Getting old is inevitable.
Becoming wiser as one ages less so!
I am minded to start today’s post with that reflection because quite simply it was the way to introduce my republication of Wibble’s post.
The article is about Dexter and is just lovely. It is called Older or wiser.
Older or wiser
By Dexter, February 19th, 2020
I’m sitting here and the rain is drizzling down the window. It’s February, its windy, we’ve had two winter storms in quick succession and they are digging up the road outside my house. Do they not know I am trying to sleep. Even more surprising but equally as joyous, Lenny isn’t trying to bite me. Now if you have read some of my recent blogs, you will know I have been somewhat contemplative. If you are hoping for shenanigans in this article, then I fear you will again be somewhat disappointed. Earlier today I was wondering to myself about becoming older and, apparently, wiser.
Being older is a bit obvious really. I have more grey hair, I eat my dinner more slowly and I don’t need to walk as far as I used to. I’ve even missed scenting rabbits and squirrels according to assorted parents I have been attached to when these alleged missed sightings have taken place. I can still play bitey face with Lenny, and give him what for, but I tend to duck out of said prolonged snout jousting after a short time. Being beagles we are docile chaps and even when we are in full cry with sofa covers flying around, furniture being rearranged and rugs being ruffled, we manage to stop for a breather on fairly regular occasions. Sometimes it takes a parent stepping in between us to remind the warring parties that its time for a break but, on the whole, we tend to cease and desist quite readily. I am then happy to retire to one of my six or so beds to snooze. However Lenny seems to have a little extra bounce in his paws although I think that is because he is around eighteen months old and I am, allegedly, going to be ten next birthday. No one truly knows how old I am due to me being a rescue but the wise money is on nearly ten now. I am happy for him to run around a little longer, chew what remains of one of my toys and then fall asleep on the sofa. Usually this is interspersed with trying to bite me but again, being docile, I try and fend him off without sending clear signals that I just want to rest.
As for being wiser, I don’t really know what that entails. If it means that I have seen things, been places and done stuff, then yes I am wiser. If it means that having done said activities, I have learned from the experiences, then not necessarily. For example I have been on the tube and train to London quite a few times, however I still want to investigate what those wonderful smells are down on the track. Thank goodness for a lead and attached human apparently. Another example, is that I have lived here for seven Christmases and, despite the jolly red faced man delivering me many wonderful things but nothing closely resembling a pizza tasting gift, it is wrapping paper I am still fascinated by. I can’t eat it, I know I can’t, but does it stop me from trying? Of course not. Many winters have I seen here, many dirty puddles have I walked through in a Moses style and many times have I been told “Dex, no, ugh good grief you look like the Creature from the Black Lagoon”. Does it stop me stomping through puddles in the most triumphal fashion? No, of course not. I have stopped chasing pigeons in the garden and that’s not because I am banned from the garden. Far from it, for I merely allow my protege to chase them for me. Young whipper-snapper legs are faster than these old bones of mine. I have stopped chewing my toys to a misshapen soggy jumble of fabric, with an accompanying scene of death and destruction wrought across the rugs. Again I leave the dental lobotomisation of toys to Lenny, as he seems to have picked up the baton fairly quickly and extremely proficiently.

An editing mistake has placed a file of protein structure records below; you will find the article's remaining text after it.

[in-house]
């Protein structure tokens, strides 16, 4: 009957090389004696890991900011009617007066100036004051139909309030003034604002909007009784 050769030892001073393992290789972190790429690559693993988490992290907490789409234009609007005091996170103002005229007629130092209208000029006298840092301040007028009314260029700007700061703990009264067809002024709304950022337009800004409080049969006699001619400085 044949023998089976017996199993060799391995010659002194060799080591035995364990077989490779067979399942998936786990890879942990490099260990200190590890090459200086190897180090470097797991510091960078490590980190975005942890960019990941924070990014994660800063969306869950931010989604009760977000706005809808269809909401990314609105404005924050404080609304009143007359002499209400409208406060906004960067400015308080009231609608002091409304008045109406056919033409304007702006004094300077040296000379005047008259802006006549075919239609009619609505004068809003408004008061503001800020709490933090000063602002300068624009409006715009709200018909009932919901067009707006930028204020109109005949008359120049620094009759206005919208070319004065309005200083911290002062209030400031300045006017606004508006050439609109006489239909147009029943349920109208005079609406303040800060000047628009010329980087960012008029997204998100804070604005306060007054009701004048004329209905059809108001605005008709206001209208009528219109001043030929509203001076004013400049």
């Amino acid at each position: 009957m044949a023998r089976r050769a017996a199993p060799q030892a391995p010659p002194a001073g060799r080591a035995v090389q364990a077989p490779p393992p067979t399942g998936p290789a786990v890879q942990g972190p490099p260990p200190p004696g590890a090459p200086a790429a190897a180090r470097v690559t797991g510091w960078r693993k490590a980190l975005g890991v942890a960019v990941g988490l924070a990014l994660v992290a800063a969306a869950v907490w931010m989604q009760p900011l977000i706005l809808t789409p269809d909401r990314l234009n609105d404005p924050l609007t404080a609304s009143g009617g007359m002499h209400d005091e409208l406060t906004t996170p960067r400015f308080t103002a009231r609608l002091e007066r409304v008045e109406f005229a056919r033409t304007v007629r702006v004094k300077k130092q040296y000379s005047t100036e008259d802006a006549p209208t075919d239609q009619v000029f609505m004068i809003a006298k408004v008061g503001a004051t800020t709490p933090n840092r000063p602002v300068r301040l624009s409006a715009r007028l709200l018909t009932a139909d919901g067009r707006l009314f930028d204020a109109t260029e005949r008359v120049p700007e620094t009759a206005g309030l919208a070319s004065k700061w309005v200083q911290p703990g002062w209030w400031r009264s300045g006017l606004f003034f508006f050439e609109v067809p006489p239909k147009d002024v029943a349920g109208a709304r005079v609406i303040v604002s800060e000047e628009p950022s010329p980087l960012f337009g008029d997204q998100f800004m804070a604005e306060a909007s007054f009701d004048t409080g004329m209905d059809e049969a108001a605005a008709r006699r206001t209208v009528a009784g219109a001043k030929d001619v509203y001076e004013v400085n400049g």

If growing older and wiser means seeing things, going places, enjoying the view, smelling more flowers and generally knowing that I should take my time to appreciate and immerse myself in all the things I rushed to see previously, then I am older and wiser. I still have adventures, I still walk and pull on the lead, stick my head down rabbit holes and try to climb the banks along the lanes and byways I explore. I still look in awe at the beauty of the countryside I visit, gaze at the buildings and people in the city. But I let it sink in now, I actually look at what is in front of me and then usually fall asleep soon after, twitching and dreaming. I am trying to pass on my perceived wisdom to Lenny. He is often too busy bouncing around, trying to sniff everything, meet every fur and being a very lovable pest in as quick a time as possible. I see much in Lenny that I had in my youth and this gives me a warm feeling. I hope I can help him to understand that, at some point, he will sit and watch the world go by, with a peace and calmness that I seem to be achieving more often.
Who knows, maybe that is the secret to being older and wiser.
Just read that last paragraph again. Especially the first sentence: “If growing older and wiser means seeing things, going places, enjoying the view, smelling more flowers and generally knowing that I should take my time to appreciate and immerse myself in all the things I rushed to see previously, then I am older and wiser.”
In my opinion dogs do this so much better than we humans. Yet another lesson to be learned from dogs!
Because both for dogs and their human friends, it’s only a matter of time!